India Under Pressure from the U.S. on Trade Policy
Author: Edward Gardner, Economist
Date: June 5, 2018
India has not escaped the scrutiny of the Trump administration when it comes to the two countries’ trade balance. India’s trade surplus in goods and services with the U.S. fell from USD 31 billion in 2016 to USD 28 billion in 2017. Although this was welcome news for the U.S., which wants to improve its overall trade balance with India, the reduction was not seen as large enough.
In recent months, the U.S. has put pressure on India over its trade policy, which it considers unfairly benefits Indian exporters at the expense of foreign producers. This comes at a time when the Indian external sector, which has benefited for years from supportive trade policy, is already under strain. India’s merchandise trade balance, for example, is expected to deteriorate to a record low this fiscal year, largely due to rising oil prices boosting imports. Moreover, delayed tax refunds and tighter trade credit standards are seen hitting exports.
On 28 May, a dispute commenced at the World Trade Organization (WTO)—the body responsible for the legal underpinning of international trade—between the U.S. and India. This is because the two countries failed to reach an understanding during the consultations that the U.S. requested in March over India’s export subsidy programs. Under WTO law, countries are permitted to subsidize exports until they reach a certain level of economic development. India surpassed that level in 2015, but the U.S. accused India of continuing those programs. Moreover, in May, the U.S. notified the WTO’s Committee on Agriculture that India appears to have illegally over-subsidized its rice and wheat farmers. Together, these cases point to an assertive U.S. stance against India.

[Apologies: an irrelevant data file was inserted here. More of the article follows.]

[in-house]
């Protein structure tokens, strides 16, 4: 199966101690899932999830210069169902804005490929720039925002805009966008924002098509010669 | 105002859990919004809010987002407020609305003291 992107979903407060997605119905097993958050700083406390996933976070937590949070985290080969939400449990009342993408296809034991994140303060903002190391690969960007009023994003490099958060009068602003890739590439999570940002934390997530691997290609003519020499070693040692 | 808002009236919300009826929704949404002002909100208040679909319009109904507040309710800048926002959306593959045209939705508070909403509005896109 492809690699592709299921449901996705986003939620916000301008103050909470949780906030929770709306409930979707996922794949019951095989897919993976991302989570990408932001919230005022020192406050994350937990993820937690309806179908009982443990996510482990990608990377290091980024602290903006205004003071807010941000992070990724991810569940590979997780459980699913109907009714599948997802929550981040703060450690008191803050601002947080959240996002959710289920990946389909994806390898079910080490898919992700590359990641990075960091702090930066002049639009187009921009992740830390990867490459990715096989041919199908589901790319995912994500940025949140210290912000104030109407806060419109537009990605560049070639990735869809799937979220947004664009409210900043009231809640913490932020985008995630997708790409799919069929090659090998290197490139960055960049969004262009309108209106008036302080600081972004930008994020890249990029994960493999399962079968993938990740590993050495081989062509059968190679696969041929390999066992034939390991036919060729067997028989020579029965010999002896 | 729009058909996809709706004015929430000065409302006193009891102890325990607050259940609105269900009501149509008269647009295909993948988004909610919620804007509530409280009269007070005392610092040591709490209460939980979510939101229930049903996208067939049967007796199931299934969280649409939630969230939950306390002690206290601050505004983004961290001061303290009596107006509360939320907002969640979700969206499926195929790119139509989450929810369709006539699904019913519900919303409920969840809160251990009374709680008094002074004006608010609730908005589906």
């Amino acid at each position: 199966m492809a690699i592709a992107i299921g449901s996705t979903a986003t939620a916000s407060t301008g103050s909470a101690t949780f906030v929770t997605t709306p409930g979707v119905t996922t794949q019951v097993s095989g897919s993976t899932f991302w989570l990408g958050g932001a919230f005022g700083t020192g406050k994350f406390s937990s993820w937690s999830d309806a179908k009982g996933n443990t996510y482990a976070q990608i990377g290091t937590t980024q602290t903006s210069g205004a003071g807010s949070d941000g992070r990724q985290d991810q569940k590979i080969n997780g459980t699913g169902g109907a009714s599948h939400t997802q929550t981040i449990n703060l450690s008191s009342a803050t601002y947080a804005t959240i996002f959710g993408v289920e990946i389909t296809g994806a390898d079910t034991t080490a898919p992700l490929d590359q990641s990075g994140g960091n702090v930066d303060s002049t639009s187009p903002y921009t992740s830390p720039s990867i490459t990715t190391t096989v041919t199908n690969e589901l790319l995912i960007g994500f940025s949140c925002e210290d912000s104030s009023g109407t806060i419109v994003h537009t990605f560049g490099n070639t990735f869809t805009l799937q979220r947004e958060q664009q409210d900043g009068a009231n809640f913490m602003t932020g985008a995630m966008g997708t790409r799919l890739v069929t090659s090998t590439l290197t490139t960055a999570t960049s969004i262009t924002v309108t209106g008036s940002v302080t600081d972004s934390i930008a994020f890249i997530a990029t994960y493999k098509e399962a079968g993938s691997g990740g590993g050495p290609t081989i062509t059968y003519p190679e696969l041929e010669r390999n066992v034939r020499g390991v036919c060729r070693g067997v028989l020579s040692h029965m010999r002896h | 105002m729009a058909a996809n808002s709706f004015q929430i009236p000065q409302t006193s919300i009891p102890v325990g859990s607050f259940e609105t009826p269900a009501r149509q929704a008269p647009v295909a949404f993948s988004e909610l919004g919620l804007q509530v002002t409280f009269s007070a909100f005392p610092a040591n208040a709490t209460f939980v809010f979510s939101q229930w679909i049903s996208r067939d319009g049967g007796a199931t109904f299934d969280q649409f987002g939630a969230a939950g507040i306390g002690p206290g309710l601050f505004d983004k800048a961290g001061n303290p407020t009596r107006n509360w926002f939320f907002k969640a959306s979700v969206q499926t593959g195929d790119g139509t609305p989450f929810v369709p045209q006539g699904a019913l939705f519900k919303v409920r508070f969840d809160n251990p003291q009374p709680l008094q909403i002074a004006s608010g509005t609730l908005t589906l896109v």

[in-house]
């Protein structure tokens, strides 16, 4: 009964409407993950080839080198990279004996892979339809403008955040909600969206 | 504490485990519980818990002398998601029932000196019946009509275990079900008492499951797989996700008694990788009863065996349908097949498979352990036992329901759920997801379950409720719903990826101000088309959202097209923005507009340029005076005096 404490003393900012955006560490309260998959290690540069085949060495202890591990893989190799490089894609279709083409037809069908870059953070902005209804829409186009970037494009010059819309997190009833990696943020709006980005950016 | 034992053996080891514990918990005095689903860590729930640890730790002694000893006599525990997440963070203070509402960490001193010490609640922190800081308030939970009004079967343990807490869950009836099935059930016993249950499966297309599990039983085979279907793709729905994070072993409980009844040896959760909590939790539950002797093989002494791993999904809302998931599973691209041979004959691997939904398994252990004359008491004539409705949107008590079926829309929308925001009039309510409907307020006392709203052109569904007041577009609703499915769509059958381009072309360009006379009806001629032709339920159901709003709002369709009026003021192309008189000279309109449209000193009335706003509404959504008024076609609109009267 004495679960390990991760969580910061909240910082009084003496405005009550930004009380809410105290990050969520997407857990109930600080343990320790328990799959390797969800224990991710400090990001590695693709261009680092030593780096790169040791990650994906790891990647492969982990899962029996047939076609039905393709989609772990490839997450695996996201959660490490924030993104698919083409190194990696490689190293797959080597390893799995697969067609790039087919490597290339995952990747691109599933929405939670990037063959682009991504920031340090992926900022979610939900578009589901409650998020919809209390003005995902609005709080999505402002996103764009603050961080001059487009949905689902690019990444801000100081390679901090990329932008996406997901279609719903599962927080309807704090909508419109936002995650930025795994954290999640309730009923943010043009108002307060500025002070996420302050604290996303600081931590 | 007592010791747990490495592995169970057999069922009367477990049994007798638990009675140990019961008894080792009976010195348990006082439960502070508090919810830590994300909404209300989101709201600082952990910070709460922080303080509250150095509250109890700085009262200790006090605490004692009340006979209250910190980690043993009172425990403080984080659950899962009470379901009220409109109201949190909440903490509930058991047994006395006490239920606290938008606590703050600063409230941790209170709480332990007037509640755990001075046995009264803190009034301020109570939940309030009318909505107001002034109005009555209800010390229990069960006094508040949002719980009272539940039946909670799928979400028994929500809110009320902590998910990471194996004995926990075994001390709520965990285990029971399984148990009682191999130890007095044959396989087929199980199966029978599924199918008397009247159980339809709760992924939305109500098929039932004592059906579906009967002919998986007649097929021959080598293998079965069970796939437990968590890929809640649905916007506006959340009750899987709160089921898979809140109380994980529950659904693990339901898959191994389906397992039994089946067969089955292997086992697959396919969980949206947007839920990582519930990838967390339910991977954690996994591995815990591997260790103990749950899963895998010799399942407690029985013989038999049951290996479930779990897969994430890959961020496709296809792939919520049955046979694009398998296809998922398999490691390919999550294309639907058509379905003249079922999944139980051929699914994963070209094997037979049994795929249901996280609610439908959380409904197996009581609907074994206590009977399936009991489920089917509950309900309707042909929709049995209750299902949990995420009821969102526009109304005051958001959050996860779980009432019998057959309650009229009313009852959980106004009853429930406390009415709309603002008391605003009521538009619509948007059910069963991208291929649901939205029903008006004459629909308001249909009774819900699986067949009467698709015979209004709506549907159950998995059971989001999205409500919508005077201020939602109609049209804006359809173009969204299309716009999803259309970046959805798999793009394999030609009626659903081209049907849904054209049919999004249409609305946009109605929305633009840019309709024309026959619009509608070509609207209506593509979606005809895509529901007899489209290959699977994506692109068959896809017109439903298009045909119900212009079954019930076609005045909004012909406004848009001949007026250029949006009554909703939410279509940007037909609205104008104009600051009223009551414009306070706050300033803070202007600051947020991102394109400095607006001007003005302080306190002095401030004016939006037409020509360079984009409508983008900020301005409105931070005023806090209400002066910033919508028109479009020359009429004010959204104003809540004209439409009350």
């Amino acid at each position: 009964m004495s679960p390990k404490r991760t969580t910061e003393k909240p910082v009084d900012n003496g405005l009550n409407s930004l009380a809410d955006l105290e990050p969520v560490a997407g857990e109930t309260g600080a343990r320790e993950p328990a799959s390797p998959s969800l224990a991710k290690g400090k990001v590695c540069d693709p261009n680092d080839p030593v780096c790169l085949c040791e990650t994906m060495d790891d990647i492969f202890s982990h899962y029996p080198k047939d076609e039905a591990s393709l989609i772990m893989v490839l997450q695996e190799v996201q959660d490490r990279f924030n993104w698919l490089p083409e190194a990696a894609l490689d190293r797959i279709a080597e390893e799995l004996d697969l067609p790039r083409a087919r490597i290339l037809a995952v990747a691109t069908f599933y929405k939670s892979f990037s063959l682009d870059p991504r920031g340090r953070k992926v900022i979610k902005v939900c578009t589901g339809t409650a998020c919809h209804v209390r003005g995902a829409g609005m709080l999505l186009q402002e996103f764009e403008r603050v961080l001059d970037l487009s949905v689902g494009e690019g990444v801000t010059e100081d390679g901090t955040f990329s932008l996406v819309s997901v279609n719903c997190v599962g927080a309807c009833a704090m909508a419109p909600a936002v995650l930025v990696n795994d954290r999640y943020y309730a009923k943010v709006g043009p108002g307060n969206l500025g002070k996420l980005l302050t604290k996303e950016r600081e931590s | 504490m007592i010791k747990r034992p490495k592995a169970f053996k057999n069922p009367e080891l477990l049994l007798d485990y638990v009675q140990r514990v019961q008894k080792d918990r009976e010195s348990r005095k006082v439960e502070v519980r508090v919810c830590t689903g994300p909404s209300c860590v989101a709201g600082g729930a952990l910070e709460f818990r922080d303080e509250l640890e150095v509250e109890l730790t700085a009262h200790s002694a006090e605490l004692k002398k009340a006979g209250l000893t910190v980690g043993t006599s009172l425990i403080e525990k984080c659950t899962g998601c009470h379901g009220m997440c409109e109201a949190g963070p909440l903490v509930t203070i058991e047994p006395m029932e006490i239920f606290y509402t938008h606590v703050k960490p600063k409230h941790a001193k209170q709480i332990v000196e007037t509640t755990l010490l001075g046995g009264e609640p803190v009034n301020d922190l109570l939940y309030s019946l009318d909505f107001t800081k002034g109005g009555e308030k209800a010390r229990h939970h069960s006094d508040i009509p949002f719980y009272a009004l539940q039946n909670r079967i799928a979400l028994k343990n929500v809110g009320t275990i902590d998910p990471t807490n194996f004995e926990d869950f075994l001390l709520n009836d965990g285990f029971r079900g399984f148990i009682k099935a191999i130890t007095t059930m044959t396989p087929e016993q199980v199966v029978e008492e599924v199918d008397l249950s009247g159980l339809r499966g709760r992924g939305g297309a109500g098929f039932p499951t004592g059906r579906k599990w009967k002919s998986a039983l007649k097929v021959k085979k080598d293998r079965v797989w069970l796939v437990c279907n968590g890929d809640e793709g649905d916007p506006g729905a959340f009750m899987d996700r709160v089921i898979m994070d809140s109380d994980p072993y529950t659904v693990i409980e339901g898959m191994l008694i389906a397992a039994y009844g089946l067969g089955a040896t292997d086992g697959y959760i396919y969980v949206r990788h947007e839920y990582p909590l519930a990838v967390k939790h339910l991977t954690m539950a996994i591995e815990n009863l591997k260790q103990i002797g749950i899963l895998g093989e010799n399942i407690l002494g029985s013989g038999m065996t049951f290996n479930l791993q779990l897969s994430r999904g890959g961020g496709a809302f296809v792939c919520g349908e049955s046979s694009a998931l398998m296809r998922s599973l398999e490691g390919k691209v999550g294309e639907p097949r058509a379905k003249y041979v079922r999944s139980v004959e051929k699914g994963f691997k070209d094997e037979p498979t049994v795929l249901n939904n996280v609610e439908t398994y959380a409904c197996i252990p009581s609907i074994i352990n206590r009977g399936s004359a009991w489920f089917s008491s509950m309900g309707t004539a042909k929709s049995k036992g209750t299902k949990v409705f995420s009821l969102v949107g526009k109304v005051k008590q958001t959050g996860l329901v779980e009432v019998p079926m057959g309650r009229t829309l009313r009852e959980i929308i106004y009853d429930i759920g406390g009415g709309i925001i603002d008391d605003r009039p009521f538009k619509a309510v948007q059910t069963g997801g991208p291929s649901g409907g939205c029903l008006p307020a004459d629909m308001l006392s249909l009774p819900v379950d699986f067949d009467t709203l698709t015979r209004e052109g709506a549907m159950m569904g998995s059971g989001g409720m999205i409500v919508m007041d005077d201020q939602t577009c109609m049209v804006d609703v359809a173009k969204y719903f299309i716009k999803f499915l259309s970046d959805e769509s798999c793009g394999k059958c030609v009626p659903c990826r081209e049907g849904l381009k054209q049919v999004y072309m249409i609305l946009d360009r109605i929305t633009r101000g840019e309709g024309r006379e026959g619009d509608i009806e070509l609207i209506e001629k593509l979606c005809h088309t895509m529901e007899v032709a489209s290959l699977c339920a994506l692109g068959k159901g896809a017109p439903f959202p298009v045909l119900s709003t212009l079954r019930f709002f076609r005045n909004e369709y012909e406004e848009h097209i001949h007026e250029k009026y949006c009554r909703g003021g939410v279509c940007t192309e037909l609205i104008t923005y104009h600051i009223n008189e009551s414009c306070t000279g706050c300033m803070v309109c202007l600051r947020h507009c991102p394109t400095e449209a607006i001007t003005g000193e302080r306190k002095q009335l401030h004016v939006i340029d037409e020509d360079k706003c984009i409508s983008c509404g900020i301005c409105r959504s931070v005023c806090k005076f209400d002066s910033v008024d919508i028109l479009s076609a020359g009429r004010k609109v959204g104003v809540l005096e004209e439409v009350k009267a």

Meanwhile, the U.S. pressured India in other ways in April. First, it announced that it was reviewing the low import tariffs granted to India under its Generalized System of Preferences scheme. Second, it continued to place India on its annual watchlist of countries with concerning standards of intellectual property protection. And, finally, it announced that it would begin monitoring India for possible currency manipulation practices. Furthermore, when the U.S. imposed its global steel and aluminum import tariffs in March, India, like most countries, was not exempt.
All in all, the U.S. appears to be turning up the heat on India over its trade policy practices, mainly to help reduce the large trade deficit it has with the Asian giant. Although this is unlikely to hit the competitiveness of Indian exporters in the short term, the greater concern for them lies in the longer-term consequences of potentially decreased government support and more competition from abroad. The overall effect on the already-poor trade balance is a concern for the broader economy.